Google & Bing Are Looking at Links on Twitter & Facebook for Organic Ranking
Search and social go well together, and the search engines are finding more and more ways to use them together. In fact, the right combinations of these two elements could eventually dictate who has the most useful tools for users.
It’s become more and more clear over time that having a strong social presence is helpful in building a strong search presence for a variety of reasons, but it’s not been so clear, just how the search engines have looked at things like Twitter and Facebook profiles when it comes to organic search ranking.
Search Engine Land Chief Danny Sullivan posted an important article about this very topic, with some rare and surprisingly direct answers from both Google and Bing. While, neither exactly gave away their respective secret sauces, it would appear that they have set some things straight.
Google reportedly uses when an article is retweeted or referenced in Twitter as a signal in organic and news rankings (even though links on Twitter are nofollowed). They also use it to enhance the news universal results (based on how many people share an article).
Google "computes and uses author quality" for when someone tweets. When Sullivan asked if they calculate whether a link should carry more weight depending on who tweets it, Google Responded, "Yes we do use this as a signal, especially in the ‘Top links’ section [of Google Realtime Search]. Author authority is independent of PageRank, but it is currently only used in limited situations in ordinary web search."
Google says it treats links shared on Facebook Fan pages the same way as tweeted links, but they have no personal Facebook wall data. Authority for Facebook Pages is also treated like Twitter.
So, the more authoritative the crowd sharing links to your content, the better. Not that different than PageRank.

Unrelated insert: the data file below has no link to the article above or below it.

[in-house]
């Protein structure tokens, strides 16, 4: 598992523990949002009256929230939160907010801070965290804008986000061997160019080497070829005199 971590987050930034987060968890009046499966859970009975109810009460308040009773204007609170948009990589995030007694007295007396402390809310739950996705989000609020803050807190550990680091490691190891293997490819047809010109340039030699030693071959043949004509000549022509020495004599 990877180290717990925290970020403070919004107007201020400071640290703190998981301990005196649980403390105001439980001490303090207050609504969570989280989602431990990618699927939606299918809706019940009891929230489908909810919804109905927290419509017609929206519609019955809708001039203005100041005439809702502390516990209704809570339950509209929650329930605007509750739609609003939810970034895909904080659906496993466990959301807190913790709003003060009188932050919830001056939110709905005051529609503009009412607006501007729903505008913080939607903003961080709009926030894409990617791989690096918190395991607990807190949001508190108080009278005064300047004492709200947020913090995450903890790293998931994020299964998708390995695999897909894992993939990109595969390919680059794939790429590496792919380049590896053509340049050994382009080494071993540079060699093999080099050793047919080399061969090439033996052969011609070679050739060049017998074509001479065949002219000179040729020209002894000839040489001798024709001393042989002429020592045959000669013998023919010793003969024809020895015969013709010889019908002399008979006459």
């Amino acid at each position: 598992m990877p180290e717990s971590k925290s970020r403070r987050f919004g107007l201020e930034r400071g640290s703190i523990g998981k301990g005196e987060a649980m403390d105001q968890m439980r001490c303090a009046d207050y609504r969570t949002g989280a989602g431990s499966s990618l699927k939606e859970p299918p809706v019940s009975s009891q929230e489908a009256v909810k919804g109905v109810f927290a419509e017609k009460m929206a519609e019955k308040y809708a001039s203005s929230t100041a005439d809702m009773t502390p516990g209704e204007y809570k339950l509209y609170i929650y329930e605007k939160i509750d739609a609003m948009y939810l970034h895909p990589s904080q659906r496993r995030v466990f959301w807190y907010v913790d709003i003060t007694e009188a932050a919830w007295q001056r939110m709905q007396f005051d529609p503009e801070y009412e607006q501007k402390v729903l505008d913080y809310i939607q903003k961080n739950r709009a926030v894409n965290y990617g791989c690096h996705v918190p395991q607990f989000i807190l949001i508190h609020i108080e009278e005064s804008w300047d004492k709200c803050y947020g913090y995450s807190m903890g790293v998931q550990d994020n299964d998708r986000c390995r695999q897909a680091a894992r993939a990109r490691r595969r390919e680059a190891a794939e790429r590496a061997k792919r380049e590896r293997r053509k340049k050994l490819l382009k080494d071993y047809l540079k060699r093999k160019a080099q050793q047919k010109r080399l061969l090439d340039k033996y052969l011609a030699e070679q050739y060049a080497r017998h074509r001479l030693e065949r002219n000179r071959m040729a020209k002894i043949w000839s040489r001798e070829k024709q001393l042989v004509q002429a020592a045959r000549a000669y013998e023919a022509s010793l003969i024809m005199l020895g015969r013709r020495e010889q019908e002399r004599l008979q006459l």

When it comes to Twitter, Bing tells Sullivan it also looks at social authority of users and more specifically, looks at how many people they follow and how many follow them, adding that this can add "a little weight" to a listing in regular search results (though it carries more in Bing’s separate Social Search). Bing decides when links should carry more weight based on the person who tweets it.
As far as Facebook, Bing currently looks at links shared on Facebook that are marked as being shared to "everyone" and those from Fan Pages. "We can tell if something is of quality on Facbook by leveraging Twitter," as Sullivan paraphrases Bing’s response. "If the same link is shared in both places, it’s more likely to be legitimate."
Bing does not use its new Facebook data in ordinary web search…yet.
On a related note, Bing is finding other interesting ways to utilize Facebook with search.
So, clearly it pays to tweet and build a credible Twitter presence. This means gaining a significant following in number, but also getting authoritative users to follow you (and hopefully retweet your links). This would appear to be good for plain old fashioned organic rankings as well as other supplemental search results. More importantly, it pays to create good content that will attract authoritative Twitterers to share it with others.
These things of course pay anyway, but it’s nice to know that they actually do have an effect on search rankings as well.
It’s not surprising that Twitter is currently playing a more important role in to search engine ranking than Facebook, simply because Twitter is public by default. Facebook is much more walled, meaning that most of the good Facebook data is private. Though it will be interesting to see what happens when Bing does integrate its newly acquired Facebook into its regular search offerings.
This wall of Facebook’s is also a factor into why Facebook could potentially unleash its own legitimate search engine. It’s got a search feature now of course, but there is a great deal of potential for them to do a whole lot more and really get under Google’s skin. More on that here.
Sullivan provides more background and context around the search engines’ social signals, as well as the full with both Bing and Google, and details about the Twitter Firehose’s lack of nofollow.
With the information Sullivan has gotten out of Google and Bing, will you focus more on social media? Comment here.